'Longest Night' acknowledges holidays carry measure of grief
In the midst of a season of joy and light, some feel mostly darkness and regret. The pressure to feel what they don’t and the contrast between festivities and their own pain compound their loneliness and grief.
Kevin Caldwell knows the feelings.
His father, Frank Caldwell, died this past August, and his wife, Lynn Jermal, died a year and a half ago.
“Thanksgiving was really hard,” said Caldwell. He understood part of the reason but was surprised that the first holiday without his father revived the grief over his wife’s passing.
Caldwell doesn’t expect the Christmas season to be easier. That’s part of the reason he and fellow Methodist Phyllis Albert are planning a “Longest Night” service for Saturday, Dec. 21.
“The name of the service reflects both the reality of the long nights of winter and the long dark nights of the soul as people grieve life losses, especially the loss of loved ones,” said the Rev. Steve Kaehr, pastor of the River Falls United Methodist Church.
“It’s for whatever the season brings up and lays on you,” said Caldwell, who’s finishing his Master's in theology at St. John's University in Collegeville, Minn.
While this local event set for Dec. 21 is billed as a service of remembrance, the organizers note that the pain some people feel may be related to the loss of a job, a lack of resources or the simple inability to live up to what the culture seems to demand of each of us during the Christmas season.
Albert was introduced to the Longest Night services when she and Caldwell attended a weeklong Stephen Ministry training in Pittsburgh last August. Stephen Ministry prepares laypersons to provide confidential, one-on-one Christ-centered care to people who are struggling through a difficult time in life – such as grief, divorce, job loss and chronic or terminal illness.
The intent of the Longest Night outreach, said Albert, is to “seek strength for the sorrows we hold this Christmas season.”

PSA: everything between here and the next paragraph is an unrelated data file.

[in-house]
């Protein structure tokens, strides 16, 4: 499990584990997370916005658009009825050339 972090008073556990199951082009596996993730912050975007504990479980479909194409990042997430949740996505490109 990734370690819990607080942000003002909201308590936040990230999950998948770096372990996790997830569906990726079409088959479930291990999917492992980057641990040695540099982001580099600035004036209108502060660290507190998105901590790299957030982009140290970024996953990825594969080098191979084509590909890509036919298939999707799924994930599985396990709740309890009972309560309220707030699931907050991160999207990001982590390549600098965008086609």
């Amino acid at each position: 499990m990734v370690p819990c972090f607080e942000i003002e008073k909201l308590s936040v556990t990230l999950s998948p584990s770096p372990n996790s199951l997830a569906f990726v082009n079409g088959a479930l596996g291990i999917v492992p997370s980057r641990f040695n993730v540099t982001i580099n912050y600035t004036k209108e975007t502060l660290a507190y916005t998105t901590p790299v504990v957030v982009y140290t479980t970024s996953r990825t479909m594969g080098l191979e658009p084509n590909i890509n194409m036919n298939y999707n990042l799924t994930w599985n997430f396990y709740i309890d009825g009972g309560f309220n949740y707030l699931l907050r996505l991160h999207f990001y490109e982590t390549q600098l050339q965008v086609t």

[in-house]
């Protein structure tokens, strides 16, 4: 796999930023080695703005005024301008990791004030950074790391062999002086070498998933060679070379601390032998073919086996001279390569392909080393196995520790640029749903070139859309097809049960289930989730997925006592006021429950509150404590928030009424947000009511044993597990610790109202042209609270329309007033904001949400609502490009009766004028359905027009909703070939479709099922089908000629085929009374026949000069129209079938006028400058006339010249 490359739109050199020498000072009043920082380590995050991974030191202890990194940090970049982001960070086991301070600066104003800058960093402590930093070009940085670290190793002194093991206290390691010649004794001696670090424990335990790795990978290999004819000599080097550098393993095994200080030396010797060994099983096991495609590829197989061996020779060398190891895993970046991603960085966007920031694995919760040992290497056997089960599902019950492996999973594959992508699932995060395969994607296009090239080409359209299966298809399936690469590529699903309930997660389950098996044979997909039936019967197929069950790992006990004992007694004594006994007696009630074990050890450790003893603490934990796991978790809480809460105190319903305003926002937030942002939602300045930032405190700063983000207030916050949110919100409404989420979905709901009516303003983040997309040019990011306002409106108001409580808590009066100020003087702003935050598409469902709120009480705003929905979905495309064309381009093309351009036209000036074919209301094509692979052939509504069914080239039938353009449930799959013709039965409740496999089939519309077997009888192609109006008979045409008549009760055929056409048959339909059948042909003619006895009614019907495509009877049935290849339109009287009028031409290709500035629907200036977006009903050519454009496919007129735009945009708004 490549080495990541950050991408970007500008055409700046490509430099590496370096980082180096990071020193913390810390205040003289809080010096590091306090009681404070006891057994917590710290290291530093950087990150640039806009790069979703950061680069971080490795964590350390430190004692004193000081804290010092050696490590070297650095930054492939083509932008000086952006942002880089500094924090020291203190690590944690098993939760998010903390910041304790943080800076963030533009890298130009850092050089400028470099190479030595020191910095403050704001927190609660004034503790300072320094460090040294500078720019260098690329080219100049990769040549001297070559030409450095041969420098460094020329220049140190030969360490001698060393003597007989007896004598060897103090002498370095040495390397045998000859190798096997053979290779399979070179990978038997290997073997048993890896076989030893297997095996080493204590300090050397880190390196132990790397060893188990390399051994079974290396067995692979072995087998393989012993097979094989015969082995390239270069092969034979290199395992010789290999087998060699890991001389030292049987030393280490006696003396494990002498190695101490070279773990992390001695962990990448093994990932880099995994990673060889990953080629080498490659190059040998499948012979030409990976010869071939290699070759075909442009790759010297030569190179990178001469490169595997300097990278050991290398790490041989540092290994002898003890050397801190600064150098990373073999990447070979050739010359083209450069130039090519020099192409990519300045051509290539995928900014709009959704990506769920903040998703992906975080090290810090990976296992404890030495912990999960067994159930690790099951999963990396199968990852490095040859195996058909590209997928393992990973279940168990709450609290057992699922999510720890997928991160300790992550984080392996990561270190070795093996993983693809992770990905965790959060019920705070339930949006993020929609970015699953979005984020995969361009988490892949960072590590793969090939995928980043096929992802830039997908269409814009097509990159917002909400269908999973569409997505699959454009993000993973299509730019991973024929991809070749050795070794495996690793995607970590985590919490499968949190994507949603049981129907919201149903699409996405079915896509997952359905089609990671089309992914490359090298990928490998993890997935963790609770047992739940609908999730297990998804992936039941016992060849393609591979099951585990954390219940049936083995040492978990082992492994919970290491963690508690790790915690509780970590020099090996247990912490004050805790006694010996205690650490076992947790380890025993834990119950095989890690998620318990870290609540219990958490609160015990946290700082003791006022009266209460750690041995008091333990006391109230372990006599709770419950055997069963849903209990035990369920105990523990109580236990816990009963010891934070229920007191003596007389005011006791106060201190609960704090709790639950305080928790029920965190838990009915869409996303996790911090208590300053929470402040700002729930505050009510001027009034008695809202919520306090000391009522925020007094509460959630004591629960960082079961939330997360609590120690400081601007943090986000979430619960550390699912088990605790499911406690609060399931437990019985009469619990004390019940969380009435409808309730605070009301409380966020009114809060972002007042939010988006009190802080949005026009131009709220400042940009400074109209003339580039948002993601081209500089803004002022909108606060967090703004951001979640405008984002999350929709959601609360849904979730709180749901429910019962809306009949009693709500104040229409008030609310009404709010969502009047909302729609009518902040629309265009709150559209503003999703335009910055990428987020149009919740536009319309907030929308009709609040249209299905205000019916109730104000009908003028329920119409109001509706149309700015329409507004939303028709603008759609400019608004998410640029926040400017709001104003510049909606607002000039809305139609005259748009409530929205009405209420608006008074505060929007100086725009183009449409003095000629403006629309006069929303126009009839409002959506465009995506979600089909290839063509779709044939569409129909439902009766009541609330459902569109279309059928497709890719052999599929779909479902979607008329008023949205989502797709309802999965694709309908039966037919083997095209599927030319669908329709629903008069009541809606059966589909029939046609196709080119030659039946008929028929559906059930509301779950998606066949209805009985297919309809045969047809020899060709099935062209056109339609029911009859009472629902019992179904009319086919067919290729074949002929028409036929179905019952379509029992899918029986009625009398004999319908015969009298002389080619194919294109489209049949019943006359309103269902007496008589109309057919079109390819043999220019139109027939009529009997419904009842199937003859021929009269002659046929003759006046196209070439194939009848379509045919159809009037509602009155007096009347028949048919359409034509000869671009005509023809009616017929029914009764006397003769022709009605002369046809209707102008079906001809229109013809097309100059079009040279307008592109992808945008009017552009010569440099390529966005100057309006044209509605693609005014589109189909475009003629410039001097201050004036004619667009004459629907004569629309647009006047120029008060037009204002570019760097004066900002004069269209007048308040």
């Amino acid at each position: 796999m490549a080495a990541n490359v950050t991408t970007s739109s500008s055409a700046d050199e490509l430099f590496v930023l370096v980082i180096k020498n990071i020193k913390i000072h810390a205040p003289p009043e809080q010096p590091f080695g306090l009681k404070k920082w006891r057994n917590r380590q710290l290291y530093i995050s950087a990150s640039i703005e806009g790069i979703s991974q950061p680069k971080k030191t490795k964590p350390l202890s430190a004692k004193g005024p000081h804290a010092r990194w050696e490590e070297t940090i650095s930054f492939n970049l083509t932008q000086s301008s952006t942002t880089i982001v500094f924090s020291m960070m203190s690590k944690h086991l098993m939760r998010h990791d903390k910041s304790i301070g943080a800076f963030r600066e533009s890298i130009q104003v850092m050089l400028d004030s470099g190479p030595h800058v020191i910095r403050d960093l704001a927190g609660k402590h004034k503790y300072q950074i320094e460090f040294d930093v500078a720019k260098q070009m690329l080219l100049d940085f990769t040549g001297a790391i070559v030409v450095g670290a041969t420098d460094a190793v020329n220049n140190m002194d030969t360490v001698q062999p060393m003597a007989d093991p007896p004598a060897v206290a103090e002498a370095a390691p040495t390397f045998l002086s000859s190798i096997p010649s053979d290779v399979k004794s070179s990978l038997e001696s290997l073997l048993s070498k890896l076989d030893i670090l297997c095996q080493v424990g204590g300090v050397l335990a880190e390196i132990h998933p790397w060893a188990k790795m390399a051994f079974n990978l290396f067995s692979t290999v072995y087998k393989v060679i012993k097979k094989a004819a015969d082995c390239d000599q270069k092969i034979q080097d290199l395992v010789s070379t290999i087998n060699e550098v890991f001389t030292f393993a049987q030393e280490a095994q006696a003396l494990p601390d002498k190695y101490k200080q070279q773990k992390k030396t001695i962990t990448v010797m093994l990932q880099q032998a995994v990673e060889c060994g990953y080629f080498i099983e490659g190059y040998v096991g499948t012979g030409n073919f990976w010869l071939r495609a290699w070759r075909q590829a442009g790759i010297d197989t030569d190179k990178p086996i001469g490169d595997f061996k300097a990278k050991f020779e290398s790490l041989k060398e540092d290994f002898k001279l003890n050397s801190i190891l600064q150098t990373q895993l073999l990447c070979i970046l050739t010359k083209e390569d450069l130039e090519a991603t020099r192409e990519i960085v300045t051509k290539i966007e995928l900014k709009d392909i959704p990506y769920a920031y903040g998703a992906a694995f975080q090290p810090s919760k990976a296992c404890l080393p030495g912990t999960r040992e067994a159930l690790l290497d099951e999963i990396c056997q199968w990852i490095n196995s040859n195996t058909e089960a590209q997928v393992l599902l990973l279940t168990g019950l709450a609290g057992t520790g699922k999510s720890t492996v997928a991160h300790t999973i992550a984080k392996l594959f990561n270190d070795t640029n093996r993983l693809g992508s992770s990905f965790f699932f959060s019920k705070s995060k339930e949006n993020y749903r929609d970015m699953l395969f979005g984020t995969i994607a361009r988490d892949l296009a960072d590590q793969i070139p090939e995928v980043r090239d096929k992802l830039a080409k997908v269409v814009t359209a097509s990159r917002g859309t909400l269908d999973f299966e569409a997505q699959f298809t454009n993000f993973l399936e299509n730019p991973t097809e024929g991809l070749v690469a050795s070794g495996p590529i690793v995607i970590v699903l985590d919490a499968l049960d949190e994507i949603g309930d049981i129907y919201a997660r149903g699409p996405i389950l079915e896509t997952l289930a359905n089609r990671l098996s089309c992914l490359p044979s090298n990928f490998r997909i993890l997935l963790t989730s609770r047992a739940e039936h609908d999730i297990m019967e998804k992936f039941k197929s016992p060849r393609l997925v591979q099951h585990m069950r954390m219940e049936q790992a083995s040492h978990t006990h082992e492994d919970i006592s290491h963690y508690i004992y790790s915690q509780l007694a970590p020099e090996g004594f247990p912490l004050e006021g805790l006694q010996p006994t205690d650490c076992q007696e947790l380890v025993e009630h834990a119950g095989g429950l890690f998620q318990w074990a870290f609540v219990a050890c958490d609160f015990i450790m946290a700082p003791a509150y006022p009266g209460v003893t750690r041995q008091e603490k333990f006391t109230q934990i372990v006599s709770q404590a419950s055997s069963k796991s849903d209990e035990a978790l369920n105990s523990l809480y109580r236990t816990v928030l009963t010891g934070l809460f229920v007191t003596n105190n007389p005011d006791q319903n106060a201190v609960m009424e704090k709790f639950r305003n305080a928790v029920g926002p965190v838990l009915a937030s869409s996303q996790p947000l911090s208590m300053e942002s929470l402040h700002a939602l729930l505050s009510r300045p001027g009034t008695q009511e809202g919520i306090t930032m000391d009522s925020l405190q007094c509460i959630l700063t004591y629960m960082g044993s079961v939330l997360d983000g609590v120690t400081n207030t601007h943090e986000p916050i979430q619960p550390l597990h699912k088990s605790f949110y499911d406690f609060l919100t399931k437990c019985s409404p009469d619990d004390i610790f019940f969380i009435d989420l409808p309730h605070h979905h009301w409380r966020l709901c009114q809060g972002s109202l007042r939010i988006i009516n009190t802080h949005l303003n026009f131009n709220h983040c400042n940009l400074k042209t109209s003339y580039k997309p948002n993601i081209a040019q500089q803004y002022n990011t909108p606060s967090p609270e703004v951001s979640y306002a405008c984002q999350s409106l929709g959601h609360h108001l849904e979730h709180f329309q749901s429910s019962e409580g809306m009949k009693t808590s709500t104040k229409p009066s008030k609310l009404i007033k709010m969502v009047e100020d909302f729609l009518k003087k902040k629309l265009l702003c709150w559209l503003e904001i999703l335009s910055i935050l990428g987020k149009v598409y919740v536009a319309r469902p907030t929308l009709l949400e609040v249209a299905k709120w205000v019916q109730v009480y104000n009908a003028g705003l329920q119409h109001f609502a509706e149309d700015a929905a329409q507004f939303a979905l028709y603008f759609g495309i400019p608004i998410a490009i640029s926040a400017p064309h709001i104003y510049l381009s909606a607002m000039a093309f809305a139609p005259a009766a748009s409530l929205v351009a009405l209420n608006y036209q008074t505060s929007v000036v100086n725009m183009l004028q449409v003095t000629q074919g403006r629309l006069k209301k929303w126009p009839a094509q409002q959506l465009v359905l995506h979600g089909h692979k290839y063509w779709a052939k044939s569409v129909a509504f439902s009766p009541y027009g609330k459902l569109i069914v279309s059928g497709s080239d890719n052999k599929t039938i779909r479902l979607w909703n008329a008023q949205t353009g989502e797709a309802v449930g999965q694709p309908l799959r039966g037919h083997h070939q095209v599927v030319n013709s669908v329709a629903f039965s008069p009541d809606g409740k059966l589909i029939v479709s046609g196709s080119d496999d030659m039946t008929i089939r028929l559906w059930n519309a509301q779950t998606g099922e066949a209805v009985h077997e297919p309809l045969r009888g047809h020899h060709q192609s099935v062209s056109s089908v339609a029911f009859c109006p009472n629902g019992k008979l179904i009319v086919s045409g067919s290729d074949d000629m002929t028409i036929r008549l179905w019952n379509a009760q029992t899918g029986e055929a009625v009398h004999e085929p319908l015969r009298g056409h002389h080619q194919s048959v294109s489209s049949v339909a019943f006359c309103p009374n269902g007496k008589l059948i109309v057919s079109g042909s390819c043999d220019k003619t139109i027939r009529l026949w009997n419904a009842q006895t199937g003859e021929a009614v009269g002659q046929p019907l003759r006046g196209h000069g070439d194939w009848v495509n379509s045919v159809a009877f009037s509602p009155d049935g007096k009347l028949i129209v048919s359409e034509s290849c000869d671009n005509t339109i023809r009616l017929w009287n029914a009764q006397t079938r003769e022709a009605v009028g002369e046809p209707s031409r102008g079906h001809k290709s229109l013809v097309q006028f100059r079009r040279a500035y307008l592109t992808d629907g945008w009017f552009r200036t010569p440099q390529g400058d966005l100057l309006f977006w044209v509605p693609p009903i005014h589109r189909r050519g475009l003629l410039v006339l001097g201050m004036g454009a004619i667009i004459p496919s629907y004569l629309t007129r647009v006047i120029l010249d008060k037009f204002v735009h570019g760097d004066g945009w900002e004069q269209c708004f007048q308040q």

The service will include candles, music, prayer and silence.
“Our hope is to find the right balance between hard and soft,” said Albert.
Observances of the solstice, whether somber or festive, are nothing new, said Caldwell: “Celebrations of solstice go way, way back. It’s an important part of the human calendar.”
Often, he said, they acknowledge the coming of the dark and cold and the hope for the return of light and warmth.
The Dec. 21 service will provide time and space for reflection and introspection, said Kaehr. “People are not going to be expected to share anything, say anything.”
Caldwell agrees: “The only thing we would ask people to do if they come is to be present.”
So much is demanded of people this time of year, he said, adding that the usual Advent, Christmas Eve and Christmas Day services don’t generally leave time for sorrow.
“There is no place in those liturgies to let that out or honor it in some way,” said Caldwell.
“We want to talk about fuzzy sheep and camels,” said Kaehr, agreeing that the “gritty” part of Christmas and the realities of human suffering are often neglected.
Christians do tend to romanticize the birth of Christ rather than focus on what it means, said Caldwell.
The expectant parents Mary and Joseph weren’t invited into a comfortable room, they are bluntly told, “No, we don’t have room in the inn -- you have to go to the barn,” said Caldwell.
Kaehr said service will “acknowledge our loss and what it means to be human.”
Caldwell agreed, “The deity knows what is to both die and to lose a loved one through death.”
After participating in the service, “hopefully people will have a sense of lightening if nothing else,” said Caldwell.
The service will start at 4:30 p.m. Saturday, Dec. 21, at the United Methodist Church, 127 S. Second St., River Falls. Coffee and cookies will be served afterwards. Everyone, regardless of church background, is invited.